Saturday, January 01, 2011
Last november I wrote a grant application. It turned out that it was for a much larger kind of grant than what I understood when I agreed to do it, which means it was far more work than I anticipated. I basically put the whole month into it. I think I did well, we'll see in a few months, but it got me thinking a lot into how did people that write successful applications learn. There is certainly some natural talent involved, but for sure they must have had a) good teachers and b) lots of trials and errors. Since they say "Knowledge comes from experience, and experience comes from mistakes", I am assuming that last one, although it is clearly difficult to imagine some people not getting a grant approved. Anyway, there must be some big part which is just knowing how to write well (which I try and practice and try some more). However, it is a different kind of writing. This time I had my manuscript read by a lot of people (not just my coauthors), but each person at a different stage of the proposal -- and out of respect to them, only once. This gave me a good deal of feedback, which improved the proposal incredibly. I guess this one is obvious, but consider a friend who was impressed by my asking so many people to read it. He told me he had just submitted a proposal without nobody else reading it -- and it turned out that the referees did not like his presentation. We'll see how mine goes, but I think this is a solid piece of advice: have your drafts read and commented by other people, especially those you respect how they write. This point is important, as I got a lot of positive remarks about the draft from peers, but quite some criticisms from more senior (and good) people. The other advice I didn't quite understand till now was how to the point the proposal has to be. There is less room to wander than in a PRL, really. The words of advice were: military style, almost with the bullet points. I had the bullet points at first, but at the end the text was so intrinsically itemized that I just removed them and nothing changed -- which I loved because really wasn't so in love with the bullets.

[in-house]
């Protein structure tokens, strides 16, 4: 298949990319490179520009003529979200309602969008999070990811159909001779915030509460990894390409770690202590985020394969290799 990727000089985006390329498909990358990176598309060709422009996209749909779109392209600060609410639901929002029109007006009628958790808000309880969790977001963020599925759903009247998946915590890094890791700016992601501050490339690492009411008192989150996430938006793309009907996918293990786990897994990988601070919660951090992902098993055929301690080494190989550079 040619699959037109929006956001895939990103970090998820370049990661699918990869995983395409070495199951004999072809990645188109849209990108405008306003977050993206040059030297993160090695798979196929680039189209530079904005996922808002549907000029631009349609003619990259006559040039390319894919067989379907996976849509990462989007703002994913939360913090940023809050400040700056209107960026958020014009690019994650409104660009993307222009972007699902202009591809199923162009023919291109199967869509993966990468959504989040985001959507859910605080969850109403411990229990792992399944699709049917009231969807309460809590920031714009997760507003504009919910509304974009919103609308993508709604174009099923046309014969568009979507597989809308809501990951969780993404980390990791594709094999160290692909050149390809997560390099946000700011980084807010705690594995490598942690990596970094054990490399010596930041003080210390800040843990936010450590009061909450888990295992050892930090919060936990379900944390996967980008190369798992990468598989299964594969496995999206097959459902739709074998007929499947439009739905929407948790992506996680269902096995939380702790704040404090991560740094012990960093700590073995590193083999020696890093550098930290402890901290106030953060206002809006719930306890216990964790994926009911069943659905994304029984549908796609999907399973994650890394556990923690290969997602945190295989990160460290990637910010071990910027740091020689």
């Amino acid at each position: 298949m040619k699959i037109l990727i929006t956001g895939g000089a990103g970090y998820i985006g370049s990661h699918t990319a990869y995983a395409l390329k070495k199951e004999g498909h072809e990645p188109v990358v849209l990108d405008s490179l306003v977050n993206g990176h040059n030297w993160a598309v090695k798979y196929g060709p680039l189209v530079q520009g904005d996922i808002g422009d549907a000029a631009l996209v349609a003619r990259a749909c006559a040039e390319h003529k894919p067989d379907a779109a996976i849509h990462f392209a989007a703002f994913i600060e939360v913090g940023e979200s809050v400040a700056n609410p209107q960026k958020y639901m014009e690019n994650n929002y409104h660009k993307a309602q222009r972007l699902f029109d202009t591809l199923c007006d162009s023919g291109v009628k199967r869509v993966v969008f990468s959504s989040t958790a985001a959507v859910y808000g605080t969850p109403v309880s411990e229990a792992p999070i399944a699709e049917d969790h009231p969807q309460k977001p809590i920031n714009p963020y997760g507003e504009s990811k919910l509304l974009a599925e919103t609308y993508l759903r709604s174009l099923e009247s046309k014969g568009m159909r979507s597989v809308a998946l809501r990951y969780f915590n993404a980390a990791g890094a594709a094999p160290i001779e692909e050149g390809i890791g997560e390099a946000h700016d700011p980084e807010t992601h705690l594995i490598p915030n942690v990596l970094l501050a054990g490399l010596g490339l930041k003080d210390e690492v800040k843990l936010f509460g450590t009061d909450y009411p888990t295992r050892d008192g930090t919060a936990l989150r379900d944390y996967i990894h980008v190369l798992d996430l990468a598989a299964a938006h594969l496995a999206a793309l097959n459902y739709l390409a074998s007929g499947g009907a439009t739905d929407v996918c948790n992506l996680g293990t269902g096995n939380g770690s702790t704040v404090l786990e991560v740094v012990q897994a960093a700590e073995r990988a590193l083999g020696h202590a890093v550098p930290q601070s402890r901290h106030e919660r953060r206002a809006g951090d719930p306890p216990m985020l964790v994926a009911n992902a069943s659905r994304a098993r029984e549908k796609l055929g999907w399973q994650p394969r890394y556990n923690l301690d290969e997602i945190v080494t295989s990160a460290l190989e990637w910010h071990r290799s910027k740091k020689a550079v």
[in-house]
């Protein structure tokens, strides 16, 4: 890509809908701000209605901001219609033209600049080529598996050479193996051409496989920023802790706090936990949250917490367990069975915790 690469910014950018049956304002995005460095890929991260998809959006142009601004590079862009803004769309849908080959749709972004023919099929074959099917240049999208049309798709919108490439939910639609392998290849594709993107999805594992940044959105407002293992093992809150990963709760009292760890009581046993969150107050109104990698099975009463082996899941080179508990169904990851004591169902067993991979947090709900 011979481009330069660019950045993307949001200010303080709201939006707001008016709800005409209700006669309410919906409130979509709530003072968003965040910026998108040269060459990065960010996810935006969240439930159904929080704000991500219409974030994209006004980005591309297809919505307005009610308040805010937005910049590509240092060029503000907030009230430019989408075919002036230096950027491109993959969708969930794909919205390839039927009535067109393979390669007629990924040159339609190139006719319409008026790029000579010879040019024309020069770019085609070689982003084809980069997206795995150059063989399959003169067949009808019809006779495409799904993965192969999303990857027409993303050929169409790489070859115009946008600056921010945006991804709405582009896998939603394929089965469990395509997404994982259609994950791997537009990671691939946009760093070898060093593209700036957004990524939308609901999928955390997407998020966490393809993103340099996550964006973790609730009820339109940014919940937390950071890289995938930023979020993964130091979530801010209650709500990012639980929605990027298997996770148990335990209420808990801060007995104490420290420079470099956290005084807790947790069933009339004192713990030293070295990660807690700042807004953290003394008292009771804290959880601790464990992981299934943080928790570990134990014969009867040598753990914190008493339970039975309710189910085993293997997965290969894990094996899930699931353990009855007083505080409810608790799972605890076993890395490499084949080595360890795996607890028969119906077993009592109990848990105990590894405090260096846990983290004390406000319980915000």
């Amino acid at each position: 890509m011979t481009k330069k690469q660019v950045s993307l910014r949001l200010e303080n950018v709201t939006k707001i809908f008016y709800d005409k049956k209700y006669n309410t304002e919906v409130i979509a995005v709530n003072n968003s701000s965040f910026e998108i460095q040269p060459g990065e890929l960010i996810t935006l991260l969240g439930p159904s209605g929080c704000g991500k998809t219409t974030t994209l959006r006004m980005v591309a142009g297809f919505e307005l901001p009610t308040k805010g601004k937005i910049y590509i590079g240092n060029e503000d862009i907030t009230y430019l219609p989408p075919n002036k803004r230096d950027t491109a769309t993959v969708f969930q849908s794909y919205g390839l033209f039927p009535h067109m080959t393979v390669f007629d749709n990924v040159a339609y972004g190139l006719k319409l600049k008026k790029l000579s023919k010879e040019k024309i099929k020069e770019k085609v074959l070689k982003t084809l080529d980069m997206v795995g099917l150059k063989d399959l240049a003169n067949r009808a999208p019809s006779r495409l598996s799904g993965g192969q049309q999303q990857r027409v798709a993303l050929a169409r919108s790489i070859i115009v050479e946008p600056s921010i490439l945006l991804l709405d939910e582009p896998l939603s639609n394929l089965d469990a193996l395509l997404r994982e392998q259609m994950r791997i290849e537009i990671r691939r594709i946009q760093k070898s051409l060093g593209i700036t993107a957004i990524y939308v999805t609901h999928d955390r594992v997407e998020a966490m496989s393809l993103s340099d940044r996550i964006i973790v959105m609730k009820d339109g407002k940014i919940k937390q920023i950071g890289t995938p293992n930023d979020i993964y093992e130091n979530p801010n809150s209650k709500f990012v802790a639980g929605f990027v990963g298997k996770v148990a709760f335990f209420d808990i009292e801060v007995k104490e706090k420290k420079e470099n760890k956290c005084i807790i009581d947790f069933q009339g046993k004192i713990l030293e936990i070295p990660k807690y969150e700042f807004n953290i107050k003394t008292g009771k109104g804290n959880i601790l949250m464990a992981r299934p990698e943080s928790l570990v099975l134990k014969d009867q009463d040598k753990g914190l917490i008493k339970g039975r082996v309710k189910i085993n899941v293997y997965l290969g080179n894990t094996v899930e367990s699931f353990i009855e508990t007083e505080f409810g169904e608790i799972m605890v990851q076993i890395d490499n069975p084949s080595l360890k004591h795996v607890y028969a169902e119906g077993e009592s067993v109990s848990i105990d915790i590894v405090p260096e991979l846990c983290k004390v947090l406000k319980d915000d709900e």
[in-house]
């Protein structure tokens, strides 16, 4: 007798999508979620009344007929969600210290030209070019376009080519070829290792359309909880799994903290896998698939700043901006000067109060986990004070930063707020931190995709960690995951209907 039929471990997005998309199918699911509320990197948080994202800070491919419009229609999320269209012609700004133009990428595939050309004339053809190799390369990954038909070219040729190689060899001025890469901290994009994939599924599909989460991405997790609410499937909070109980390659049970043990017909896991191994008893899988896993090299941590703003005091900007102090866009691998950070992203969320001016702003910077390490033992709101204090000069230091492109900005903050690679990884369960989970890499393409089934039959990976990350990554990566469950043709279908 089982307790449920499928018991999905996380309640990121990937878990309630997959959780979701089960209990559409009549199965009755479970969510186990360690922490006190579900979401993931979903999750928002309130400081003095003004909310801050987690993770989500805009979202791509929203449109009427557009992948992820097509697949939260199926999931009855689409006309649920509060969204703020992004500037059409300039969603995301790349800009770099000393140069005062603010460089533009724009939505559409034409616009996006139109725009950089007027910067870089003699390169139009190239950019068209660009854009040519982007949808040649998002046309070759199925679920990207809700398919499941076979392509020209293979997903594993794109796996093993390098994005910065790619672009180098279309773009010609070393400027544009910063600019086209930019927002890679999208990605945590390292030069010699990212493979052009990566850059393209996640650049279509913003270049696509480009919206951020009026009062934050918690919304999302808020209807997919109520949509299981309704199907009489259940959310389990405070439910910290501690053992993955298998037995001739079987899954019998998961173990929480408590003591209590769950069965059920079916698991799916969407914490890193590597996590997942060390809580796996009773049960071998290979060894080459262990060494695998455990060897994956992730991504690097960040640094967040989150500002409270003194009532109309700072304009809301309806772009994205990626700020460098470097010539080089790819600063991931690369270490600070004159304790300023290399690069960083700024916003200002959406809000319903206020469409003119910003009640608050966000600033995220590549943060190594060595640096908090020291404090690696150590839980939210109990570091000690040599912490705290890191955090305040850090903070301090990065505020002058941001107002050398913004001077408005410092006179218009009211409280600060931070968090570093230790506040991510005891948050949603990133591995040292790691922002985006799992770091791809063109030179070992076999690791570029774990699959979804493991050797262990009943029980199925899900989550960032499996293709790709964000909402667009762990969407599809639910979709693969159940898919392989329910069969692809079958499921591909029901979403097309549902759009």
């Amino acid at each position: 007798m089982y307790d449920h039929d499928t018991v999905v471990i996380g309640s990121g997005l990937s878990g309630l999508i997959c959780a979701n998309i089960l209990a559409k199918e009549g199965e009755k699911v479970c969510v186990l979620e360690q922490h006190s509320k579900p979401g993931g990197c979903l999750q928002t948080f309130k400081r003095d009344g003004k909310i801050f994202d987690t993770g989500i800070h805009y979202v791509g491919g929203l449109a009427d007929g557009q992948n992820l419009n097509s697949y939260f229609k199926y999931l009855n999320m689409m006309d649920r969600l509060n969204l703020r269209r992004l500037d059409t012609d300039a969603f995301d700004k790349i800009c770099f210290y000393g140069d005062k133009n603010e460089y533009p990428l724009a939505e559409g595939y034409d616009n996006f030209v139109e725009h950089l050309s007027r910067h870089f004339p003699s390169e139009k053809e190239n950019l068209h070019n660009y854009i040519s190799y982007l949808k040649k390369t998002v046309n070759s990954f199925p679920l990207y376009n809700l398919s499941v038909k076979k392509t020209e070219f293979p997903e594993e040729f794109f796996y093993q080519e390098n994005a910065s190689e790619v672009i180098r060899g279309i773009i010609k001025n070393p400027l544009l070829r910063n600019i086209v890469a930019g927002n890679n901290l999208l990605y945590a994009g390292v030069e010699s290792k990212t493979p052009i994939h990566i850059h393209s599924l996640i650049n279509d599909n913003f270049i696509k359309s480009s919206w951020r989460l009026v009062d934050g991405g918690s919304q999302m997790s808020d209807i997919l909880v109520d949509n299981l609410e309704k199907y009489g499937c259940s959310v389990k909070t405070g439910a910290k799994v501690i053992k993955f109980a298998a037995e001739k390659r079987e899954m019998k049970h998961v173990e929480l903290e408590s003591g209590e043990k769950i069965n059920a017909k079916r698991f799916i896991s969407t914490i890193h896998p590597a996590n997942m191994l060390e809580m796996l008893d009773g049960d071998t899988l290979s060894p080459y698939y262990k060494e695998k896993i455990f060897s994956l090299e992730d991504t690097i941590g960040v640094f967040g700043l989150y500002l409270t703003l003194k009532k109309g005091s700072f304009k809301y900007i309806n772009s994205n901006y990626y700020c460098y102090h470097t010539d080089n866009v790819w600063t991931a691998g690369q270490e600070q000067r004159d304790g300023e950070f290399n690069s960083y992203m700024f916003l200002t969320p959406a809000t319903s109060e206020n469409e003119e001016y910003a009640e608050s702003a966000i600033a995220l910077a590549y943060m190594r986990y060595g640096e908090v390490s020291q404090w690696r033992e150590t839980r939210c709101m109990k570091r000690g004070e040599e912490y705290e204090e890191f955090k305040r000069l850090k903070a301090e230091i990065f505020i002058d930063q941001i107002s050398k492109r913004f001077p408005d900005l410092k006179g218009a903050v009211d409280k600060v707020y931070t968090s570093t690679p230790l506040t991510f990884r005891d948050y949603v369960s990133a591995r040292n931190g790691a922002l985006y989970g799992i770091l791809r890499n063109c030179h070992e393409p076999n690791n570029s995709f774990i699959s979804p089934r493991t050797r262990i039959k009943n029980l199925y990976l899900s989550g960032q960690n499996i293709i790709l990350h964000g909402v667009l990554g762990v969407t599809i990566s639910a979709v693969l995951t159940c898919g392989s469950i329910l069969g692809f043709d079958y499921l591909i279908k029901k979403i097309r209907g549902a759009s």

So, two points: very straightforward, and ask for comments. I have to leave now, but will continue in the next post with a couple more pointers.

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posted by fercook @ 10:22 AM   2 comments links to this post


At 1:59 PM, Anonymous Megan Tackett said...

A lot of states have Common Grant Applications that serve as great standards and are accepted my several foundations. Colorado recently redeveloped its CGA and has found a lot of success with it. You can learn more by checking out the user's guide here:

Don't be deterred because it has the word Colorado in the title -- these guidelines are applicable to any grant writer. Make sure you have a solid boilerplate, and the rest will flow more easily.

Good luck!

At 2:52 PM, Blogger fercook said...

Thanks! The material looks good, quite similar to a grant writing course I took 5 years ago. I sort of wanted to comment on the bits that come when you go through the actual experience of writing one proposal (and in this case I was the lead writer). The "military" style kind of impressed me, for instance, because I had never seen such focused advice about what style the proposal should use.
The proofreading, commented in the CGA user guide, made me laugh because I wrote the post in such a hurry that I made so many typos...


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